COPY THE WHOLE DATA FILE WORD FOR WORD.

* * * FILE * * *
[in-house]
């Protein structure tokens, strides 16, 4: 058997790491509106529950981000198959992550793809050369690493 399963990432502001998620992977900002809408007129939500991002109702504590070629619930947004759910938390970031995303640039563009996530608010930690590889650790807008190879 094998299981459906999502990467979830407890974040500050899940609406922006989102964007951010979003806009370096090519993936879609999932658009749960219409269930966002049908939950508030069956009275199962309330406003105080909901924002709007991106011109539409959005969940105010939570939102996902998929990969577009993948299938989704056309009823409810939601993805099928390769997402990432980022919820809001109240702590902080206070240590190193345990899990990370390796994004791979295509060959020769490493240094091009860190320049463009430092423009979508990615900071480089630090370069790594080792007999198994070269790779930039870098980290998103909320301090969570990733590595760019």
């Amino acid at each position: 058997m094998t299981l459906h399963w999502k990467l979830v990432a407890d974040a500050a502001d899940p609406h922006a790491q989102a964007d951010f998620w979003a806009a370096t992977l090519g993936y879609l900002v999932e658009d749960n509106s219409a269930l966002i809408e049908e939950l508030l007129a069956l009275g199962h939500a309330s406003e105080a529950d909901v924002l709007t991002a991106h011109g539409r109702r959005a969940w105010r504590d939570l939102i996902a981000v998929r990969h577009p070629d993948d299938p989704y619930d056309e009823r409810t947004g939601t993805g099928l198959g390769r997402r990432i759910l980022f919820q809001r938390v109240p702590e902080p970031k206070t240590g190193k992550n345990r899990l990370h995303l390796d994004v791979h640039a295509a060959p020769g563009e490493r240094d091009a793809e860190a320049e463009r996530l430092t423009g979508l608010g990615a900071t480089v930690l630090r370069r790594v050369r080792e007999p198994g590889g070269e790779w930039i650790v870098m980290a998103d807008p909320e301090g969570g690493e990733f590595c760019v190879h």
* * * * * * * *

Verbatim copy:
[in-house]
């Protein structure tokens, strides 16, 4: 058997790491509106529950981000198959992550793809050369690493 399963990432502001998620992977900002809408007129939500991002109702504590070629619930947004759910938390970031995303640039563009996530608010930690590889650790807008190879 094998299981459906999502990467979830407890974040500050899940609406922006989102964007951010979003806009370096090519993936879609999932658009749960219409269930966002049908939950508030069956009275199962309330406003105080909901924002709007991106011109539409959005969940105010939570939102996902998929990969577009993948299938989704056309009823409810939601993805099928390769997402990432980022919820809001109240702590902080206070240590190193345990899990990370390796994004791979295509060959020769490493240094091009860190320049463009430092423009979508990615900071480089630090370069790594080792007999198994070269790779930039870098980290998103909320301090969570990733590595760019």
């Amino acid at each position: 058997m094998t299981l459906h399963w999502k990467l979830v990432a407890d974040a500050a502001d899940p609406h922006a790491q989102a964007d951010f998620w979003a806009a370096t992977l090519g993936y879609l900002v999932e658009d749960n509106s219409a269930l966002i809408e049908e939950l508030l007129a069956l009275g199962h939500a309330s406003e105080a529950d909901v924002l709007t991002a991106h011109g539409r109702r959005a969940w105010r504590d939570l939102i996902a981000v998929r990969h577009p070629d993948d299938p989704y619930d056309e009823r409810t947004g939601t993805g099928l198959g390769r997402r990432i759910l980022f919820q809001r938390v109240p702590e902080p970031k206070t240590g190193k992550n345990r899990l990370h995303l390796d994004v791979h640039a295509a060959p020769g563009e490493r240094d091009a793809e860190a320049e463009r996530l430092t423009g979508l608010g990615a900071t480089v930690l630090r370069r790594v050369r080792e007999p198994g590889g070269e790779w930039i650790v870098m980290a998103d807008p909320e301090g969570g690493e990733f590595c760019v190879h």